So here, you can see everybody's score. So if it was my students, anybody who scored under an 80%, I would recommend that they go back in at their leisure and retake the quiz. Because I'm aiming for mastery here. But that's what it looks like as the teacher.

And so it's kind of fun to play in a Zoom session, because it's kind of dramatic when the first two who finish the entire assignment get back into the main room, and they look around, and they're the only ones there. It's just kind of fun to use with your students in a synchronous environment. You could use this in an asynchronous environment, which I frequently do. So the students will work through the slideshow.

And the question that we had prior to this activity was, how do you know if the students answered all of the questions? Well, you could attach it to an online quiz, something like quizzes. And somebody else had a question in the chat. Would you use Kahoot? Absolutely. You could use Kahoot. If you're more familiar with it, go with the one that you're more comfortable with.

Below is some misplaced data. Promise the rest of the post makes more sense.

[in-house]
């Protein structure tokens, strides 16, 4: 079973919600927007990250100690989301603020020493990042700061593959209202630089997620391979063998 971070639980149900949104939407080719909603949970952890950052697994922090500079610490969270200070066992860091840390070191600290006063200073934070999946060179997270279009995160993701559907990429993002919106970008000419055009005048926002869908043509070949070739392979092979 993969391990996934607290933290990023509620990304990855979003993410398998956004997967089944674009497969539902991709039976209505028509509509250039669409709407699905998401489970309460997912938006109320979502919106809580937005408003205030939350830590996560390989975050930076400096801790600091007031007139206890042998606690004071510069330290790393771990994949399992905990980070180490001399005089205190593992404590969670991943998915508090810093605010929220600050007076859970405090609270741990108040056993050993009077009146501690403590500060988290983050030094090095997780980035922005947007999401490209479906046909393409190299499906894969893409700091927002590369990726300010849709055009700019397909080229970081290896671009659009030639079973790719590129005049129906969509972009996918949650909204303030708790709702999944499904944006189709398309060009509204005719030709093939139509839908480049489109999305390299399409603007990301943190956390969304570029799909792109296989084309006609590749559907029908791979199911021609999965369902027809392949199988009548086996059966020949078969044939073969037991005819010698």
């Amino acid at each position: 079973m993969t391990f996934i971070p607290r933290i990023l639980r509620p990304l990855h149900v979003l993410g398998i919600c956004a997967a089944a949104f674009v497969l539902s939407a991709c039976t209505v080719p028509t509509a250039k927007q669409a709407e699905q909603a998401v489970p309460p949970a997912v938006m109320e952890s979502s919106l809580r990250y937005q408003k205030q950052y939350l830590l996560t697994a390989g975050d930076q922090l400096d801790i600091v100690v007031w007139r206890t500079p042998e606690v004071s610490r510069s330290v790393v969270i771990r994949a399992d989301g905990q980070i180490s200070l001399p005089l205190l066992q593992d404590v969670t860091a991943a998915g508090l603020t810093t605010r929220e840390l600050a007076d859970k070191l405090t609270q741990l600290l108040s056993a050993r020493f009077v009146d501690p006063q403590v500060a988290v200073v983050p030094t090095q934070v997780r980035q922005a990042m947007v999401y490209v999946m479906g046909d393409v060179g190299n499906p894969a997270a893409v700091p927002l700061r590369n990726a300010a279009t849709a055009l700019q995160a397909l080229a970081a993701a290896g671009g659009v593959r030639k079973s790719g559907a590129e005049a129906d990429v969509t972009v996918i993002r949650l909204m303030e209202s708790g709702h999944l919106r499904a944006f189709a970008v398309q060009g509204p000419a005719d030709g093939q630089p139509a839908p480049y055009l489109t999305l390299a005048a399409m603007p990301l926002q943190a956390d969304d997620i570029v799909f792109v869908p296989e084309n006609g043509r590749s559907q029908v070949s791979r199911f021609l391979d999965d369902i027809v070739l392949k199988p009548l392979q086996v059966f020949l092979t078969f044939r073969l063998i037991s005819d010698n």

Quizzes have a feature where you could assign homework before Kahoot. And since I was teaching online before Kahoot got it, I went in the direction of Quizzes, but either one. OK. So do you all need a few minutes break, or shall we just get right to the templates and get creating?

Speaker 2: I'm OK to continue, but I don't want to speak for everybody.

Speaker 3: I'm good. I'm good to keep going.

Stephanie Thomas: OK. I am going to share my screen once again. And I'm going to show you there are two types of templates that we can work with today. You'll choose just one. What you worked through with the bootable and the font facts is sort of a fact sharing.

Now, I'm going to show you an information sharing type of template. And I use it for my syllabus. So I teach an 18 week course. And during the first nine weeks as an ESL instructor, I take my students on a road trip down Route 66. And they take me on a road trip through their native country.

So this is our interactive syllabus. And you can see module 3 here is Kansas. Students click there, and they can see what they'll be doing in module 3. And they can click here for example, module 5 is Texas. They click there, and they can see what they're doing in module 5. So this isn't sequenced the same way. It's a little bit different. And I call it an information sharing template.